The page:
Existing NHS institutions would not have first rights to patients; private hospitals, charities, or those run on a not-for-profit basis would all be able to tender for the business.
The plan is not without merit, since some of the existing practices in the NHS, despite its considerable successes, would not pass muster in a well-run corporation.
Under Labour, hospitals were set targets for everything, leading to improvements in waiting times, but also to a myriad of measures designed specifically to get around the rules.
In some cases, appointment lists are created to fulfil the targets but then they are cancelled until the need again arises to send in the next batch of figures when appointment numbers jump up once more.
Most, if not all, of the major medical organisations have come out against all, or part of, Lansley’s plans, leading him to argue that vested interests favour the status quo.
If it goes ahead, the Lansley plan will see doctors having to create a new administrative structure to deal with hospitals to replace the existing primary care trusts (PCTs). If so, many of the staff needed to run it will come from those very same trusts or from private companies already champing at the bit to get the business.
Many doctors see merit in the proposals, though most believe that they either could not handle the extra management load, or that they do not want to do so. Indeed, the opposition comes even from those who accept that they would earn more under Lansley’s regime, since billions in fees would circulate around the health service.
British GPs have done well over the last decade. In 2004, with Labour following Nye Bevan’s advice to overwhelm opposition by “stuffing their mouths with gold”, the party sent their pay soaring. It has stayed steady since. Currently, British GPs earn on average £105,000 a year, according to figures last year – pay weighted in favour of rural doctors, with those working in central London earning least.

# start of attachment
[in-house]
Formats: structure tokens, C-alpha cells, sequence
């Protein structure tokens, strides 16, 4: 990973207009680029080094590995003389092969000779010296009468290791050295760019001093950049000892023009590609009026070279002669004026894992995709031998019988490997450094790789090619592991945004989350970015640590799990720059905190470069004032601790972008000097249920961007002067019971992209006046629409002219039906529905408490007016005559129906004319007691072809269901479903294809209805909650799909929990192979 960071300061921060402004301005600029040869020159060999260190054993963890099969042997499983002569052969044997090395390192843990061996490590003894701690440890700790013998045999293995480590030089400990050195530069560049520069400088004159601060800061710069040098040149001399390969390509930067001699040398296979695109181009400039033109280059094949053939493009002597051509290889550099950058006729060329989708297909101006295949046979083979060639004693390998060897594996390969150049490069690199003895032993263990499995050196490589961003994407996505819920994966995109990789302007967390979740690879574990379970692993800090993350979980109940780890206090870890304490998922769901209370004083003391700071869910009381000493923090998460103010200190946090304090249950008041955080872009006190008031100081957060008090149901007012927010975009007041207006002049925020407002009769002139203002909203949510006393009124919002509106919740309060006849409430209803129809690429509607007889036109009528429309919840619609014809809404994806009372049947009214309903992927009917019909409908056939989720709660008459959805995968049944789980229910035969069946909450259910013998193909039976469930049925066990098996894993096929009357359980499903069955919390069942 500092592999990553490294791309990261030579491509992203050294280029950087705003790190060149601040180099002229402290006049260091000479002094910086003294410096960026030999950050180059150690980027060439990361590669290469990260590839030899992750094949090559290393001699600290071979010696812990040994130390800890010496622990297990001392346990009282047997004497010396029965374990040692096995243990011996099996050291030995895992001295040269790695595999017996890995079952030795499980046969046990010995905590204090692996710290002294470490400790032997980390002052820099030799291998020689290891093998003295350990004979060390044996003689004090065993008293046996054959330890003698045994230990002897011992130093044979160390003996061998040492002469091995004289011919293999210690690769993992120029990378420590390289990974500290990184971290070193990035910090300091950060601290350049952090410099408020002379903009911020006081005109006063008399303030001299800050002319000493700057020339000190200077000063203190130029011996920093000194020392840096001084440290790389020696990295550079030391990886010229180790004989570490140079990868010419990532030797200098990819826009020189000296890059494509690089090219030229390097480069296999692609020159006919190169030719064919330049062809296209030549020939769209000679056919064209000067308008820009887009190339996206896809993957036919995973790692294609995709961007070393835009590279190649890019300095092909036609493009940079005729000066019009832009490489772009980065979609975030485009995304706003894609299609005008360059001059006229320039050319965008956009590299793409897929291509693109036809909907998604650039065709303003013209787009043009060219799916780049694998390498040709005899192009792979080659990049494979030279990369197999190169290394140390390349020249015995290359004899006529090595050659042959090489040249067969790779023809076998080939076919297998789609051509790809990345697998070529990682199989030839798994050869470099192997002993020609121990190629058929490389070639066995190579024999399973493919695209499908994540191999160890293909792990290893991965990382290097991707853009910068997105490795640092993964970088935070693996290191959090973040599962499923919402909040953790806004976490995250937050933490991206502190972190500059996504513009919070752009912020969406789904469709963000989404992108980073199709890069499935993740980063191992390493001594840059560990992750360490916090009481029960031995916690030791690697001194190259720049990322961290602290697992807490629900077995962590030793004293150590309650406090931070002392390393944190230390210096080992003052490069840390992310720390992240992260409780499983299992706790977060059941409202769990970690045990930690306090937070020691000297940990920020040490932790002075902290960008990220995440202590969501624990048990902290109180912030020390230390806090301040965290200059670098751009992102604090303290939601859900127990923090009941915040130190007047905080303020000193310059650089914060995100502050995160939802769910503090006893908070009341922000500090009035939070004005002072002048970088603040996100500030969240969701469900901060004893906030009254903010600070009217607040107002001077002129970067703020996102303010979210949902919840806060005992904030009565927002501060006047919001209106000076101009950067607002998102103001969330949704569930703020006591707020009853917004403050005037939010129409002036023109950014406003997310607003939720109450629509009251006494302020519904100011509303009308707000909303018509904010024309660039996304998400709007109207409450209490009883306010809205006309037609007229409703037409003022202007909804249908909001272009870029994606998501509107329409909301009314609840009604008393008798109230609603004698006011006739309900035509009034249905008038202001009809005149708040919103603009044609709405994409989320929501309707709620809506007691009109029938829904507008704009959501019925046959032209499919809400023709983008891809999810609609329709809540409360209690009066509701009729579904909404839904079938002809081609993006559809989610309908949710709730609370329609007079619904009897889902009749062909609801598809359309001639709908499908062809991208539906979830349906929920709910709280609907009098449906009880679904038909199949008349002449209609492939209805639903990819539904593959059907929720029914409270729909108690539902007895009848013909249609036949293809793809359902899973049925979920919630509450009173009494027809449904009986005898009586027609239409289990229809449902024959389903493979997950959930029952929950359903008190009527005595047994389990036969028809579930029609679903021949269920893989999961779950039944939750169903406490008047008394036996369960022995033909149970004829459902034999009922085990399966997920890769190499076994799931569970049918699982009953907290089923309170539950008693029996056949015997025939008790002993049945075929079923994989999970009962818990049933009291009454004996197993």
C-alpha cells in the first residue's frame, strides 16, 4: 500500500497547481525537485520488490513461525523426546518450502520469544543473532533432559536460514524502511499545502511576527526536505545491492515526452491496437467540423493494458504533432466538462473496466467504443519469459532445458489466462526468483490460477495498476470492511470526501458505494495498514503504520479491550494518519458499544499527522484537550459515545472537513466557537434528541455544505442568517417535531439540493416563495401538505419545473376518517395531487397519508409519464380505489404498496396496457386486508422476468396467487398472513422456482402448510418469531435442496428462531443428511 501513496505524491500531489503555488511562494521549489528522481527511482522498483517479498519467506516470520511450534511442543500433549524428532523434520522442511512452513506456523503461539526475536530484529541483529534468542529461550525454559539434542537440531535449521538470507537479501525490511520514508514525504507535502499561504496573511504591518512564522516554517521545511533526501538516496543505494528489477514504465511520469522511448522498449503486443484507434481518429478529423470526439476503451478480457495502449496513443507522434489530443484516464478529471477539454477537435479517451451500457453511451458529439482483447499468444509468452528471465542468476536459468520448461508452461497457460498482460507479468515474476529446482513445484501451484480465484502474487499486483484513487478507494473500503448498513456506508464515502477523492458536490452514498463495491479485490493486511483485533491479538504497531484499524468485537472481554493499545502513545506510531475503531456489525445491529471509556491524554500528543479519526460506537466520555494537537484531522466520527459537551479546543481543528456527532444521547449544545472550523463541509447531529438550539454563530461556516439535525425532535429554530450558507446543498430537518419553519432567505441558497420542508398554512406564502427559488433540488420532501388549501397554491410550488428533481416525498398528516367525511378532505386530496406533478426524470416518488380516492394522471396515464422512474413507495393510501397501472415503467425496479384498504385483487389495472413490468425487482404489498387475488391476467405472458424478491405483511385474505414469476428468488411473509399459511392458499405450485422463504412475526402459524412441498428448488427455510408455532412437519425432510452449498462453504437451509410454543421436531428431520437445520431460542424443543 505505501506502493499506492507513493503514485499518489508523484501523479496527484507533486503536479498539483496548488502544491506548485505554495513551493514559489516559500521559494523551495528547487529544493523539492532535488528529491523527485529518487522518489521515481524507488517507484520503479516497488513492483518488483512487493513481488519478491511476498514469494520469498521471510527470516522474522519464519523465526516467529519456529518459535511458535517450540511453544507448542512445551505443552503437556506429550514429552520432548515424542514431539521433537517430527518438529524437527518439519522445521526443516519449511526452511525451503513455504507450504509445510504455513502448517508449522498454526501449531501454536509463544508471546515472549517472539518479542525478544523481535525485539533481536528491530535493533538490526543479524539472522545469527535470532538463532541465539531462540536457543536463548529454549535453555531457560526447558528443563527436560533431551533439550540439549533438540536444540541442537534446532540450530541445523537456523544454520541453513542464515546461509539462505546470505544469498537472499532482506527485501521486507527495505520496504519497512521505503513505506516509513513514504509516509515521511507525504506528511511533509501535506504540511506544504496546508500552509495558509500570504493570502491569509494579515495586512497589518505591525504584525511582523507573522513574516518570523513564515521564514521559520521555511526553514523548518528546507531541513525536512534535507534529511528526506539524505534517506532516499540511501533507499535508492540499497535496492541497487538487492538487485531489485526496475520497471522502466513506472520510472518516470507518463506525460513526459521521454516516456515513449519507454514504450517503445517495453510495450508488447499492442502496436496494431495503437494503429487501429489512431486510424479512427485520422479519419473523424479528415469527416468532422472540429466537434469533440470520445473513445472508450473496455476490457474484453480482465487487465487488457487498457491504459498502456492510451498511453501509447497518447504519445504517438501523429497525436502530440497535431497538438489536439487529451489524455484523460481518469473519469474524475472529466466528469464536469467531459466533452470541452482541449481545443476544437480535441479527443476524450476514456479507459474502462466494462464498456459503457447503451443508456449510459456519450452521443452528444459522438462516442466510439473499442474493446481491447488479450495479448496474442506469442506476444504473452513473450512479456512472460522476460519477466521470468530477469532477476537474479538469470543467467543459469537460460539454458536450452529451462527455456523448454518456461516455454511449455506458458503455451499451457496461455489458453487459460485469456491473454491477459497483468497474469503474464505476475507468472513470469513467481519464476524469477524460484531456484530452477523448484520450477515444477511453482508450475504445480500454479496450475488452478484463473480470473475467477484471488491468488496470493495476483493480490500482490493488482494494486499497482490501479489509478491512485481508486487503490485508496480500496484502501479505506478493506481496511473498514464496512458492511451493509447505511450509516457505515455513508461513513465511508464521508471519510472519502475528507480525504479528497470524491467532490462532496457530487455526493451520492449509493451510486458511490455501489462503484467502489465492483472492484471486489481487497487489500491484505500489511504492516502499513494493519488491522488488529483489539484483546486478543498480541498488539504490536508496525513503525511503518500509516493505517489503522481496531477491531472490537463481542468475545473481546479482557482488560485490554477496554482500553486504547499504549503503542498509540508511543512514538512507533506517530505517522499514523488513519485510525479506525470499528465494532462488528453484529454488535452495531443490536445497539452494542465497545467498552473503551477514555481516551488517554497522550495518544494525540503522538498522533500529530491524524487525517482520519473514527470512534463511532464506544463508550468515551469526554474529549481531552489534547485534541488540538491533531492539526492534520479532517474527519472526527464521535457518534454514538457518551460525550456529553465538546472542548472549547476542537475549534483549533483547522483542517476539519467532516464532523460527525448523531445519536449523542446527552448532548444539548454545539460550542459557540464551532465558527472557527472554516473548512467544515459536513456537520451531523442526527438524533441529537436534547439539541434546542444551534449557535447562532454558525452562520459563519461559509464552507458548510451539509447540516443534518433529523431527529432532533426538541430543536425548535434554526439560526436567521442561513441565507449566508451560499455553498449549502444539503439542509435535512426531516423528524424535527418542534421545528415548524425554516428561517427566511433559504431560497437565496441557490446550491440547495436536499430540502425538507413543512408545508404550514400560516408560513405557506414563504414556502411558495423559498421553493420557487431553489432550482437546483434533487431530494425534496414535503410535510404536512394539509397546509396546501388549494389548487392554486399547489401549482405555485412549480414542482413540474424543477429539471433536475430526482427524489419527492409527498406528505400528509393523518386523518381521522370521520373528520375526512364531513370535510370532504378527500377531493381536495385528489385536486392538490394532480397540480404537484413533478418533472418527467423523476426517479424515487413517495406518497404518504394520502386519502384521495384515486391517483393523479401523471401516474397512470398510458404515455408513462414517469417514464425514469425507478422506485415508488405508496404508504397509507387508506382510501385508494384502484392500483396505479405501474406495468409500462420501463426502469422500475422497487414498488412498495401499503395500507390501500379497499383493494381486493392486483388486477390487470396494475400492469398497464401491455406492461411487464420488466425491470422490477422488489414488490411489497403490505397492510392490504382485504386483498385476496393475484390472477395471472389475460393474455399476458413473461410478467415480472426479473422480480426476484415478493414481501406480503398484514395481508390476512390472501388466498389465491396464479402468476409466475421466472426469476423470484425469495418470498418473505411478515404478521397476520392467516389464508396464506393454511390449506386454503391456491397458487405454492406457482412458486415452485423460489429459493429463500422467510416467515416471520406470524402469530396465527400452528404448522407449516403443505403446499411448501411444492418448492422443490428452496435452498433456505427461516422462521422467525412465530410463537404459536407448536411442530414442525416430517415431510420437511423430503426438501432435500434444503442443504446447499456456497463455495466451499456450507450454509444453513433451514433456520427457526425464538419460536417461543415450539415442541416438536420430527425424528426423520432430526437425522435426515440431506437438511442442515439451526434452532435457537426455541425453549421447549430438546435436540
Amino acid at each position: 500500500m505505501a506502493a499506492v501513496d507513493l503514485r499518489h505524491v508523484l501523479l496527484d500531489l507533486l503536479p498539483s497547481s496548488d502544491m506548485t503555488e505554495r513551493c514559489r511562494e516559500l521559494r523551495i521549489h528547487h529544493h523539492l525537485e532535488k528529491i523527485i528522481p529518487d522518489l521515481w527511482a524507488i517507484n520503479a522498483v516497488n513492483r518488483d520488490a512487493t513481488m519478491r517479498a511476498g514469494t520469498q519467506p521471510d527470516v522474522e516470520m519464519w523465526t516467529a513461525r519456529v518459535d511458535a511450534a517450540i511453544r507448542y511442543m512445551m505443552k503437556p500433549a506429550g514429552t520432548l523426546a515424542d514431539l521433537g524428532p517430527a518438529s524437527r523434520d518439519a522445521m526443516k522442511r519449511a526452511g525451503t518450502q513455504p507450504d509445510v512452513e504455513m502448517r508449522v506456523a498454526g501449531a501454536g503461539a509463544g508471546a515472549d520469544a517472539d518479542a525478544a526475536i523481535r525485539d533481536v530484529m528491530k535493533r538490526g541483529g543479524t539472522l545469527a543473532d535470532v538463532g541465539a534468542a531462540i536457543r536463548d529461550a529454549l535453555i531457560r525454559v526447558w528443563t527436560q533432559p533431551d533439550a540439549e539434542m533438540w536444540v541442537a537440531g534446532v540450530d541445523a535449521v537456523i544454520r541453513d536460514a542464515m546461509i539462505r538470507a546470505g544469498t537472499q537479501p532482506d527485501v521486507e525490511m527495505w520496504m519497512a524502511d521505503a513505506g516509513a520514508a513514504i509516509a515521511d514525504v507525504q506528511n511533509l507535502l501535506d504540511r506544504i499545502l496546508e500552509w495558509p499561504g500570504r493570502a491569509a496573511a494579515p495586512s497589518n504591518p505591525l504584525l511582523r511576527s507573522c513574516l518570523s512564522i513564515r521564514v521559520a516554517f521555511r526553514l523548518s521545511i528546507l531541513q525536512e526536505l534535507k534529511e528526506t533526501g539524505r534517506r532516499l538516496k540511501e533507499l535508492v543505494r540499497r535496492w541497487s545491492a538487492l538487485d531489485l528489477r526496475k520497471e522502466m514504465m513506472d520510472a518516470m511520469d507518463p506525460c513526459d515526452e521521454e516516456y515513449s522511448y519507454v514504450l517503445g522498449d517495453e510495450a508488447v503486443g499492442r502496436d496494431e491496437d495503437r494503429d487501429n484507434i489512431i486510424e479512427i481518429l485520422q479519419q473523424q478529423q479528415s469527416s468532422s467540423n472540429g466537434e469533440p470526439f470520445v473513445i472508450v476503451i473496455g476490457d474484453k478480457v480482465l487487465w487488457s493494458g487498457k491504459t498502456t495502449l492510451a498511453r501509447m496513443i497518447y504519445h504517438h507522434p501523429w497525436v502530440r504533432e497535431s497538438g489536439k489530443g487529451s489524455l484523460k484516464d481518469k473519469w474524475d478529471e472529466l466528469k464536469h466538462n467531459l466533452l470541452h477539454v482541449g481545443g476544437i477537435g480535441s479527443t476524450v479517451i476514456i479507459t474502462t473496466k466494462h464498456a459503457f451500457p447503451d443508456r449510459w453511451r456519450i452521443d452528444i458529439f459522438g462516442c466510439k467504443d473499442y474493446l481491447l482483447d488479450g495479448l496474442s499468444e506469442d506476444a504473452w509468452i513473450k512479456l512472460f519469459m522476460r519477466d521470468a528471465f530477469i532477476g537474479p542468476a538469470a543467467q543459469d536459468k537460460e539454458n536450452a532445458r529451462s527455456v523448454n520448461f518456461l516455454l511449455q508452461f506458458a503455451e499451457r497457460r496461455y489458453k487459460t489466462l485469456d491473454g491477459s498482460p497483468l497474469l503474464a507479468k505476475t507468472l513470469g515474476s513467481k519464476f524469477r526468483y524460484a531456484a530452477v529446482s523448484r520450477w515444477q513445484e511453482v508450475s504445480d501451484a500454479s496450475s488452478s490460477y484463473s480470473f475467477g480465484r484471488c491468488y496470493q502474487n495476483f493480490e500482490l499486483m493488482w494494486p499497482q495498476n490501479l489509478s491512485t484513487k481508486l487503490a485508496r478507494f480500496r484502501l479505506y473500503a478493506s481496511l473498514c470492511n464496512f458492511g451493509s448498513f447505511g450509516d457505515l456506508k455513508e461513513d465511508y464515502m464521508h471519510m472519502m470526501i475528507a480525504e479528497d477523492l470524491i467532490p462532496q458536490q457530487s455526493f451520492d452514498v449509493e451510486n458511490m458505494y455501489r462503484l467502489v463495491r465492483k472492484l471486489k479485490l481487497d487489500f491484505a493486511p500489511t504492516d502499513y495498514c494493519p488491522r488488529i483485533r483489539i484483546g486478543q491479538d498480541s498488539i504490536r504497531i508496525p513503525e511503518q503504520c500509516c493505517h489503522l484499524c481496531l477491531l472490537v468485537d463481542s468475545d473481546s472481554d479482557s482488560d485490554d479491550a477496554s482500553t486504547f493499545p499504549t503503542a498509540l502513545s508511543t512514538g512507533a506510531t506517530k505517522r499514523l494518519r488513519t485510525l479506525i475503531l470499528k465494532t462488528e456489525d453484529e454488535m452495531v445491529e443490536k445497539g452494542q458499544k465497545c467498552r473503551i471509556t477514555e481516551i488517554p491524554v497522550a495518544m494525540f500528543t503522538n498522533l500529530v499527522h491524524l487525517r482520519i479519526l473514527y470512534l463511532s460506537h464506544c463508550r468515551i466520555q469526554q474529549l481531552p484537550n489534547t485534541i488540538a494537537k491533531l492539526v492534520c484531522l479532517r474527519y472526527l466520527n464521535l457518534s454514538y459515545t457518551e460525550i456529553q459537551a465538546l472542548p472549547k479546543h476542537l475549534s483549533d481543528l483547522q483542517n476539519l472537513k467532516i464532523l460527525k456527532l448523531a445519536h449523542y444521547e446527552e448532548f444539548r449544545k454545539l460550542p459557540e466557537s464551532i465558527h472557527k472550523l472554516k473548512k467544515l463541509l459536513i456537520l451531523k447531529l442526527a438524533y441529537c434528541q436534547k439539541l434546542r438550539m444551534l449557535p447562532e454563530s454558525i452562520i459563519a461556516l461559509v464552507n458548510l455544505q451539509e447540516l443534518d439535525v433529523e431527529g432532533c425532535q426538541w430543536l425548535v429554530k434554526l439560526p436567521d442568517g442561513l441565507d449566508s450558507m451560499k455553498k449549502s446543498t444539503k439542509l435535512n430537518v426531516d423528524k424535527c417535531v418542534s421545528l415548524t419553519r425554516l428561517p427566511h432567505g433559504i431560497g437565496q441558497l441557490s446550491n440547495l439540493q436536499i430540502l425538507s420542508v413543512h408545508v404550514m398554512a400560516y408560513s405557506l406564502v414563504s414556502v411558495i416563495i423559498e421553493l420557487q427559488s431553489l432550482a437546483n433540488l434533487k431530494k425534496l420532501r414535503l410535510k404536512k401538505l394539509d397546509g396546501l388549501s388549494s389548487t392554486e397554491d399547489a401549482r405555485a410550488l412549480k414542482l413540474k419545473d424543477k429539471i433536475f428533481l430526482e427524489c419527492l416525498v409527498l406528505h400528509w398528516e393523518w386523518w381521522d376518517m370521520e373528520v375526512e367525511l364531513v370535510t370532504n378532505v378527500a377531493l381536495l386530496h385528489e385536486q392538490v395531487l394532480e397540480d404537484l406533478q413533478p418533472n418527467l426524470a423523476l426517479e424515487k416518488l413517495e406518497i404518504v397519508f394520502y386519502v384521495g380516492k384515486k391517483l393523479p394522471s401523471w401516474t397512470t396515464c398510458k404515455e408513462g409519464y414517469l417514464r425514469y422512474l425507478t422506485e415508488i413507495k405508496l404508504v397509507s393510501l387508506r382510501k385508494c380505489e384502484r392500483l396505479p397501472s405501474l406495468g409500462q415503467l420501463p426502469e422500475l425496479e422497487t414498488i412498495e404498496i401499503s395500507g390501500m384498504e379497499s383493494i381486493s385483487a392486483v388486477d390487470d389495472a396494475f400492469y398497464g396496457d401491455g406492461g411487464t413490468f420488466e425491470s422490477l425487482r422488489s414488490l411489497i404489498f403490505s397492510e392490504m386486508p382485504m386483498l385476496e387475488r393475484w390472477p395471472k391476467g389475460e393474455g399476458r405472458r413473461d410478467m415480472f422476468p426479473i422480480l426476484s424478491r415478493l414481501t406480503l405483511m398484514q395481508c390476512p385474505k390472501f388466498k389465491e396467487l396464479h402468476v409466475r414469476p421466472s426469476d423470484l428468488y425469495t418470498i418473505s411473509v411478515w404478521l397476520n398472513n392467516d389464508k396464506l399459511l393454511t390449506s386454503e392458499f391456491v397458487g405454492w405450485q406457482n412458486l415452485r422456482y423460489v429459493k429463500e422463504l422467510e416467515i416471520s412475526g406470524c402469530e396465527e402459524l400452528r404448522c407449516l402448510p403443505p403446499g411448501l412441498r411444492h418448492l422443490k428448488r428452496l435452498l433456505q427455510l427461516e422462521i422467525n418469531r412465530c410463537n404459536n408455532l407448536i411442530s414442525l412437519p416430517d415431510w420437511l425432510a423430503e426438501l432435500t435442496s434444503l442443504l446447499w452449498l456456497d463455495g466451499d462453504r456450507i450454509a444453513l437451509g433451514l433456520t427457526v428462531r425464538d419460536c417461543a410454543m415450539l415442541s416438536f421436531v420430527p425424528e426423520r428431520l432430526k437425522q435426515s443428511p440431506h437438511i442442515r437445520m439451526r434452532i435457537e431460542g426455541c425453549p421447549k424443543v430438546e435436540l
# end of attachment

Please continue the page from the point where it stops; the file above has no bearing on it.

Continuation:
Clinics are paid £52 a head to care for each patient on their books in central London, while the sum rises to £115 per head for each living in the countryside, where practices are smaller.
Meanwhile, Lansley is attacked for not dealing with one of the NHS’s fundamental flaws – the fact that too many people end up in hospital when they should be cared for at home.
Up to now, the secretary of state has been supported by younger Conservative MPs, more right-wing than previous intakes, who believe the NHS is not fit for purpose. However, some of them now worry – even if they believe that Lansley’s original and now much-amended ambitions are right – that he has set off a timebomb that will explode in Conservative hands.
Meanwhile, David Cameron, who has never been one to focus on the detail, rues having gone along with the reform-minded Lansley on the path to change the NHS in the first place.
Having come so far, however, the Conservative-Liberal Democrats coalition now cannot turn back, since it fears the political consequences of such a humiliating retreat.
In truth, reformed or not, the NHS will always have crises. With this reform, however, they will all be blamed on Cameron – even if the changes are not the cause of the trouble.
Mark Hennessy is London Editor